Joyce is a right-handed reliever that will likely be picked higher than 128th. You’ve probably heard the name for good reason. He’s only pitched one season for the University of Tennessee, but boy did he ever leave an impression.
The 6’5 righty had an ERA of 2.23 with a K/9 of 14.8 and a BB/9 of 3.9 in 32.1 innings pitched. While the righty is strictly a reliever, his stats aren’t the reason everyone and their mothers want him drafted for their bullpen.

Ben Joyce throws the fastest pitch in college baseball history at 105.5 MPH (via @PitchingNinja) pic.twitter.com/TPgsCwyNrb
— Baseball Bros (@BaseballBros) May 1, 2022

Yup, you read that right. According to the velocity reading at the arena, Ben Joyce threw 105.5 mph. While there are questions about whether or not this was the actual velocity, it’s definitely possible as he often hit 103 mph and hit 104 mph a few times.

Tennessee junior Ben Joyce is hitting 103.5 MPH pic.twitter.com/KXWQdlDWuv
— Jomboy Media (@JomboyMedia) February 24, 2022

There are causes for concern, however. The 21-year-old missed all of 2019, pitched at a community college in 2020, and missed all of 2021 due to Tommy John. While the Jays have shown they aren’t afraid of drafting pitchers with arm issues (Gunnar Hoglund, Nate Pearson), it’s to be seen if Joyce’s arm can hold up.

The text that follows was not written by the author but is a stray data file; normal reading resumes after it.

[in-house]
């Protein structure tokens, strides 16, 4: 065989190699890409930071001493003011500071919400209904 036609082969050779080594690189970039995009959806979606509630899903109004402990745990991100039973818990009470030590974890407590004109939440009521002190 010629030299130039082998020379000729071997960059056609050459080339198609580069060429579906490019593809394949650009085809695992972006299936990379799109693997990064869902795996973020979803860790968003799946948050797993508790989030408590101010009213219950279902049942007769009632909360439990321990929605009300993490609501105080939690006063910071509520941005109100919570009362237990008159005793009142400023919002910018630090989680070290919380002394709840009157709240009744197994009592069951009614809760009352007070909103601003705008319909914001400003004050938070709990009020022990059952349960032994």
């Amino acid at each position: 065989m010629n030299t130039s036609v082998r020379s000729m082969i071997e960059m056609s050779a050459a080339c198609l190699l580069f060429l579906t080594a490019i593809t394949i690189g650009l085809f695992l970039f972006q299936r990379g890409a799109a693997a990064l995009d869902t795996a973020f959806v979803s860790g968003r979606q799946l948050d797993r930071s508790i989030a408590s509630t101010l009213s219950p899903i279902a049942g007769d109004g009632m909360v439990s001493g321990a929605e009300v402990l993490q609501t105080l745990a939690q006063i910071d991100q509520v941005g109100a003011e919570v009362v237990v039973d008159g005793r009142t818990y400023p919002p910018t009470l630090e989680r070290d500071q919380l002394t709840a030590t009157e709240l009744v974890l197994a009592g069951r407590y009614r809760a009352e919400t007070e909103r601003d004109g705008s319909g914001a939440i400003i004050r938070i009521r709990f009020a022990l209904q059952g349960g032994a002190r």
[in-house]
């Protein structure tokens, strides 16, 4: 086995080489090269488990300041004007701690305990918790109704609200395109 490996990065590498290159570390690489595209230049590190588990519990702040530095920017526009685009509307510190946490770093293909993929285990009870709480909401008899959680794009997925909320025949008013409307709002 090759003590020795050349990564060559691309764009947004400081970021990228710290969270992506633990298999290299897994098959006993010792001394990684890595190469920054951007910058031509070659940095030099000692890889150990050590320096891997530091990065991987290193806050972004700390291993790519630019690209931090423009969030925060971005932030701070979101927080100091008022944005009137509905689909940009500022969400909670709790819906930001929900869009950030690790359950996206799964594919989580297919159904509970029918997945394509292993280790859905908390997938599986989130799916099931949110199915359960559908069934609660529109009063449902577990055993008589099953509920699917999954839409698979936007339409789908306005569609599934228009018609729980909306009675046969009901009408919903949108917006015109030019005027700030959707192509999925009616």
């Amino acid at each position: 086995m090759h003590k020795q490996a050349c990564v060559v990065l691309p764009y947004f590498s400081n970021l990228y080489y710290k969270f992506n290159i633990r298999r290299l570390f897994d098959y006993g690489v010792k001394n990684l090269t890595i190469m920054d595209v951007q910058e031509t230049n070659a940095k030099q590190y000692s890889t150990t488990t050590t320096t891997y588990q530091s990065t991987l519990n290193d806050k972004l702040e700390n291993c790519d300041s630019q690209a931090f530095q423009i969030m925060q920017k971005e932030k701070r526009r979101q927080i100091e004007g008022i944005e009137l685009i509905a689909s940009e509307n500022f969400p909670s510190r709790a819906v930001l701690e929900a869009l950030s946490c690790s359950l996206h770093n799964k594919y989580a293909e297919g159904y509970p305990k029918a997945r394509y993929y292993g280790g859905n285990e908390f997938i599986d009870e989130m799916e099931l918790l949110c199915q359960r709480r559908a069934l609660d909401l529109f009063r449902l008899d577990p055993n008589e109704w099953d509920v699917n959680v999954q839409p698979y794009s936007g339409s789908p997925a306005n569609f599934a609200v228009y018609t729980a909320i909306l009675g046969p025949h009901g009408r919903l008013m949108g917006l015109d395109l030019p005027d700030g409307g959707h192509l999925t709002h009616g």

This leads into the second issue, which is the fact that he hasn’t ever worked in back to back days for his University. In fact, he works on 3+ days of work, according to MLB Pipeline.
Furthermore, some Jays fans believe he would immediately help this bullpen, which is just not true. While at this point, his floor is a major league reliever, Joyce needs to work on command, as his BB/9 of 3.9 is on the high side. His secondary pitches also need work.


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Author: Brennan Delaney / Blue Jays Nation

Is Malachi Flynn officially out of the Toronto Raptors’ rotation?

Is Malachi Flynn officially out of the Toronto Raptors’ rotation?

It does not seem like that long ago there was hope and expectation that Toronto Raptors draft pick Malachi Flynn would be the backup to Kyle Lowry’s heir apparent Fred VanVleet Drafted 29th overall at the 2020 NBA Draft, Flynn was hailed as a pick and roll specialist with the ability to fill up the […]
Is Malachi Flynn officially out of the Toronto Raptors’ rotation? – Raptors Rapture – Raptors Rapture – A Toronto Raptors Fan Site – News, Blogs, Opinion and More

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Author: Jason Mills / Raptors HQ